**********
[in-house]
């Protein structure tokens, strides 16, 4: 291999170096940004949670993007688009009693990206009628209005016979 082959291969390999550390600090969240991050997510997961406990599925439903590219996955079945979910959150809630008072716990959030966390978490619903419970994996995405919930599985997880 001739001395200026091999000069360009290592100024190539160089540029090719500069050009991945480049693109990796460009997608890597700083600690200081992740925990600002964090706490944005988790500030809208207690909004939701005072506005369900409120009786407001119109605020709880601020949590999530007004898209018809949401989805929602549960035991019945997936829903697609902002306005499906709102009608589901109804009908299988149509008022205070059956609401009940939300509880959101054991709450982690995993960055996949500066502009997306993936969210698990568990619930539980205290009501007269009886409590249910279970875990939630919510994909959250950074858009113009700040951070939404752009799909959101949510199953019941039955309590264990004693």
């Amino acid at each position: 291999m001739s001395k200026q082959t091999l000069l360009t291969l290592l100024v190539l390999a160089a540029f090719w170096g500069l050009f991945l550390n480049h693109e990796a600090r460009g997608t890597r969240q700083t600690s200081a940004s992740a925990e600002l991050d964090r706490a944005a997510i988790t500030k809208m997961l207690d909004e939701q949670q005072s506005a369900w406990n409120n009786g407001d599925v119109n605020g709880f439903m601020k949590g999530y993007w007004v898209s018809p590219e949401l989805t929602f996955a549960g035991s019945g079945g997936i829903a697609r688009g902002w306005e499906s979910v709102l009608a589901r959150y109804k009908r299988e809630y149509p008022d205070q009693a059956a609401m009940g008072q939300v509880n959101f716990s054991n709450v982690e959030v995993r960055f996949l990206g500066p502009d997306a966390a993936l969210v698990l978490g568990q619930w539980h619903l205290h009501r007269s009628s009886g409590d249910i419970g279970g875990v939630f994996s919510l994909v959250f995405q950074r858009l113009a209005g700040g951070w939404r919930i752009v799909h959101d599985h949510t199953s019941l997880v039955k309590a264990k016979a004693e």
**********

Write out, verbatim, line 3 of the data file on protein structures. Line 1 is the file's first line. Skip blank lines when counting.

């Amino acid at each position: 291999m001739s001395k200026q082959t091999l000069l360009t291969l290592l100024v190539l390999a160089a540029f090719w170096g500069l050009f991945l550390n480049h693109e990796a600090r460009g997608t890597r969240q700083t600690s200081a940004s992740a925990e600002l991050d964090r706490a944005a997510i988790t500030k809208m997961l207690d909004e939701q949670q005072s506005a369900w406990n409120n009786g407001d599925v119109n605020g709880f439903m601020k949590g999530y993007w007004v898209s018809p590219e949401l989805t929602f996955a549960g035991s019945g079945g997936i829903a697609r688009g902002w306005e499906s979910v709102l009608a589901r959150y109804k009908r299988e809630y149509p008022d205070q009693a059956a609401m009940g008072q939300v509880n959101f716990s054991n709450v982690e959030v995993r960055f996949l990206g500066p502009d997306a966390a993936l969210v698990l978490g568990q619930w539980h619903l205290h009501r007269s009628s009886g409590d249910i419970g279970g875990v939630f994996s919510l994909v959250f995405q950074r858009l113009a209005g700040g951070w939404r919930i752009v799909h959101d599985h949510t199953s019941l997880v039955k309590a264990k016979a004693e």